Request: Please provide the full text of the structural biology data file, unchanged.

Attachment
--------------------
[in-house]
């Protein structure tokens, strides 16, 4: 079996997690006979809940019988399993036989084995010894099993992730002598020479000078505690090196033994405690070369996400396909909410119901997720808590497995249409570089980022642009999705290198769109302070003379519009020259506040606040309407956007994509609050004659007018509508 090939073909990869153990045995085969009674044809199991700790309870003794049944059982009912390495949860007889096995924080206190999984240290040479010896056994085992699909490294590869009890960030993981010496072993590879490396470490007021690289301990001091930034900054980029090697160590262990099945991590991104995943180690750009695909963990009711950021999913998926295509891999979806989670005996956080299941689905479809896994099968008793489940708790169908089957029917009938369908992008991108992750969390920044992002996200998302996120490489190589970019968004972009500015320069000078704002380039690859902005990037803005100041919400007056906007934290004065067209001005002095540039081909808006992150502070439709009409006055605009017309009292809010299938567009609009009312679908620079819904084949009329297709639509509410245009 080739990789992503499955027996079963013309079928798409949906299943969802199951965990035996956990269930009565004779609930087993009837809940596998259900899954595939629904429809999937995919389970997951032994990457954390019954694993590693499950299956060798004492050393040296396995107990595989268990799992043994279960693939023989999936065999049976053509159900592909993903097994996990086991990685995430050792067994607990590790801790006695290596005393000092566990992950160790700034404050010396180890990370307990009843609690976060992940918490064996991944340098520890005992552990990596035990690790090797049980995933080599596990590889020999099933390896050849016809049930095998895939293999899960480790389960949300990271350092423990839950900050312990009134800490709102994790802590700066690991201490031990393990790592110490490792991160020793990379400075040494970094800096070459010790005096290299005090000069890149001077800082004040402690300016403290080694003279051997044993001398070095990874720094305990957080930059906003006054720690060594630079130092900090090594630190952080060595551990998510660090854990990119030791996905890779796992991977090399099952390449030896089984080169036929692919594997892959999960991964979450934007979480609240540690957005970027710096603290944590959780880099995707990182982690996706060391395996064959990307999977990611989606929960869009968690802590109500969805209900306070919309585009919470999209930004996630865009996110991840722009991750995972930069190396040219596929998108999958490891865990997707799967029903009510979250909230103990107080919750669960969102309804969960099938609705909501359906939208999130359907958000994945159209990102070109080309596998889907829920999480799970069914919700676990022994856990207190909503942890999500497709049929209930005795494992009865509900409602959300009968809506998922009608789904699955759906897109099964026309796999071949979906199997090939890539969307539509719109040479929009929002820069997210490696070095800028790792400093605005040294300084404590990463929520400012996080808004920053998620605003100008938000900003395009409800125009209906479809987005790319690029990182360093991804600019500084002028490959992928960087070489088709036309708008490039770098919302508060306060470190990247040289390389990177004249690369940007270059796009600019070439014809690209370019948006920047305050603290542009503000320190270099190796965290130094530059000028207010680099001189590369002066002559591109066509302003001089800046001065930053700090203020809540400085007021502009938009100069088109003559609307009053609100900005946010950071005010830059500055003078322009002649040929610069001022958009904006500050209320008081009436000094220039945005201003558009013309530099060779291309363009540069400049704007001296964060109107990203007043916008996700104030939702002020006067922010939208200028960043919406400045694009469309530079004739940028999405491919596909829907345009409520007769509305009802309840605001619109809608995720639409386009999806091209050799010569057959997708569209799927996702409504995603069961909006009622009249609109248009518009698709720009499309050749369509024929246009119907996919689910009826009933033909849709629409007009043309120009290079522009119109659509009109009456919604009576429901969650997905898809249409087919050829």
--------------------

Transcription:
[in-house]
């Protein structure tokens, strides 16, 4: 079996997690006979809940019988399993036989084995010894099993992730002598020479000078505690090196033994405690070369996400396909909410119901997720808590497995249409570089980022642009999705290198769109302070003379519009020259506040606040309407956007994509609050004659007018509508 090939073909990869153990045995085969009674044809199991700790309870003794049944059982009912390495949860007889096995924080206190999984240290040479010896056994085992699909490294590869009890960030993981010496072993590879490396470490007021690289301990001091930034900054980029090697160590262990099945991590991104995943180690750009695909963990009711950021999913998926295509891999979806989670005996956080299941689905479809896994099968008793489940708790169908089957029917009938369908992008991108992750969390920044992002996200998302996120490489190589970019968004972009500015320069000078704002380039690859902005990037803005100041919400007056906007934290004065067209001005002095540039081909808006992150502070439709009409006055605009017309009292809010299938567009609009009312679908620079819904084949009329297709639509509410245009 080739990789992503499955027996079963013309079928798409949906299943969802199951965990035996956990269930009565004779609930087993009837809940596998259900899954595939629904429809999937995919389970997951032994990457954390019954694993590693499950299956060798004492050393040296396995107990595989268990799992043994279960693939023989999936065999049976053509159900592909993903097994996990086991990685995430050792067994607990590790801790006695290596005393000092566990992950160790700034404050010396180890990370307990009843609690976060992940918490064996991944340098520890005992552990990596035990690790090797049980995933080599596990590889020999099933390896050849016809049930095998895939293999899960480790389960949300990271350092423990839950900050312990009134800490709102994790802590700066690991201490031990393990790592110490490792991160020793990379400075040494970094800096070459010790005096290299005090000069890149001077800082004040402690300016403290080694003279051997044993001398070095990874720094305990957080930059906003006054720690060594630079130092900090090594630190952080060595551990998510660090854990990119030791996905890779796992991977090399099952390449030896089984080169036929692919594997892959999960991964979450934007979480609240540690957005970027710096603290944590959780880099995707990182982690996706060391395996064959990307999977990611989606929960869009968690802590109500969805209900306070919309585009919470999209930004996630865009996110991840722009991750995972930069190396040219596929998108999958490891865990997707799967029903009510979250909230103990107080919750669960969102309804969960099938609705909501359906939208999130359907958000994945159209990102070109080309596998889907829920999480799970069914919700676990022994856990207190909503942890999500497709049929209930005795494992009865509900409602959300009968809506998922009608789904699955759906897109099964026309796999071949979906199997090939890539969307539509719109040479929009929002820069997210490696070095800028790792400093605005040294300084404590990463929520400012996080808004920053998620605003100008938000900003395009409800125009209906479809987005790319690029990182360093991804600019500084002028490959992928960087070489088709036309708008490039770098919302508060306060470190990247040289390389990177004249690369940007270059796009600019070439014809690209370019948006920047305050603290542009503000320190270099190796965290130094530059000028207010680099001189590369002066002559591109066509302003001089800046001065930053700090203020809540400085007021502009938009100069088109003559609307009053609100900005946010950071005010830059500055003078322009002649040929610069001022958009904006500050209320008081009436000094220039945005201003558009013309530099060779291309363009540069400049704007001296964060109107990203007043916008996700104030939702002020006067922010939208200028960043919406400045694009469309530079004739940028999405491919596909829907345009409520007769509305009802309840605001619109809608995720639409386009999806091209050799010569057959997708569209799927996702409504995603069961909006009622009249609109248009518009698709720009499309050749369509024929246009119907996919689910009826009933033909849709629409007009043309120009290079522009119109659509009109009456919604009576429901969650997905898809249409087919050829």